__________________
The object of life is not to be on the side of the majority, but to escape finding oneself in the ranks of the insane -- Marcus Aurelius
2B is offline   Reply With Quote
Old 07-19-2008, 02:29 PM   #132
Full time employment: Posting here.
 
Join Date: Feb 2006
Posts: 987
Quote:
Originally Posted by 2B View Post
I reserve my comments for those asking about purchasing SPIA or VAs. Just don't ask me to recommend an annuity for you.
However, if you're interested in SPIA's, I'll give you factual information (based on actual use of the product) ...

- Ron
__________________
rs0460a is offline   Reply With Quote
Old 07-19-2008, 04:03 PM   #133
Full time employment: Posting here.
 
Join Date: Jan 2008
Posts: 798
2B, I wonder if this would be more correct?

Some people feel more secure with their future (to a certain extent) left to an insurance company even though simple math demonstrates the odds are greatly in favor of those who invest on their own in a portfolio of well chosen diversified low cost investments and have the risk tolerance to accept the volatility while making those higher returns.

Isn't that what you really mean? After all brokers, mutual fund companies, hedge funds, commodity brokers, clearing houses, money managers, financial planners, M&A experts, and many, many, others also build those fancy office buildings.



And I said I was done.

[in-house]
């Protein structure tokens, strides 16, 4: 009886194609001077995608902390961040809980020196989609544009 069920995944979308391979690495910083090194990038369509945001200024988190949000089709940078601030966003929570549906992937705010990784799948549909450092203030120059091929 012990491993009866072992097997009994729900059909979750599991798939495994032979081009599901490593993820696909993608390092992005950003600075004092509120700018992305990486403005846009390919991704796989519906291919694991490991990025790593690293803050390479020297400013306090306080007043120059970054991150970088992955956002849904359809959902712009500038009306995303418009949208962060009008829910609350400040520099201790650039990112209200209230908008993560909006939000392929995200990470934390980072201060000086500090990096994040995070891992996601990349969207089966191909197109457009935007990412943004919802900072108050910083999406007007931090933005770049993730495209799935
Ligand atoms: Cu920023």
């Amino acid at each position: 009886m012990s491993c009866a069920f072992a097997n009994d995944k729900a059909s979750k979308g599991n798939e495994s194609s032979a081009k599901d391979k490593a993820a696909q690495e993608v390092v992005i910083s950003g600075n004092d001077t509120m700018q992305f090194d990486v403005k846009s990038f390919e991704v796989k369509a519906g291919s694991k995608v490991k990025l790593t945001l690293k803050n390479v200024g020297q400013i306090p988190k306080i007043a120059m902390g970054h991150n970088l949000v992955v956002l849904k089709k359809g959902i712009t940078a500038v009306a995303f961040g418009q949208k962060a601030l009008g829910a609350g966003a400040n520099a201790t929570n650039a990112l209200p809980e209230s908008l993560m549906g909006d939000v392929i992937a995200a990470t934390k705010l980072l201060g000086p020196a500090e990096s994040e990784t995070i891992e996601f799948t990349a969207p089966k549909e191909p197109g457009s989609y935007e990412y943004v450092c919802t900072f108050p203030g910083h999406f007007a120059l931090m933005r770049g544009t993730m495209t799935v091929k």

__________________
RockOn is offline   Reply With Quote
Old 07-20-2008, 08:01 AM   #134
Recycles dryer sheets
gryffindor's Avatar
 
Join Date: Mar 2008
Posts: 51
Having read a number of these debates, would love to figure out the key assumptions on where people really disagree on this issue (seriously).

Not sure I see the difference between an annuity and a defined benefit pension (even adjusted for inflation). It seems the major difference is whether someone made an active decision. With pensions, people get them from their employer and don't make an active decision in many cases. If people had an option to take an actuarially equivalent lump sum payment it would be the same decision as investing in an annuity. It would be interesting for people who had a pension to defend their decision on not taking the lump sum payment and investing in it rather than keeping the cash flow.

I think a big issue is people's attitudes towards insurance. If you die early with an annuity the money goes to the insurance company. In the other situation, the money goes to your heirs. That's a very personal decision on legacy that doesn't have an mathematically correct answer.

I think another big issue is people's attitudes towards risk. Of course, mathematically the annuity will be a worse decision -- the insurance company is making money off these products. But the benefits of reducing risk and volatility may be worth it, if its not too expensive. Again another area on where people can legitimately disagree.

I am interesting in figuring out the right answer for myself, as I'll need to make the decision about either keeping a defined benefit plan or taking the lump sum in a few years when leaving my employer.

Cheers,
__________________
Gryffindor
gryffindor is offline   Reply With Quote
Old 07-20-2008, 09:02 AM   #135
Full time employment: Posting here.
 
Join Date: Feb 2006
Posts: 987
Quote: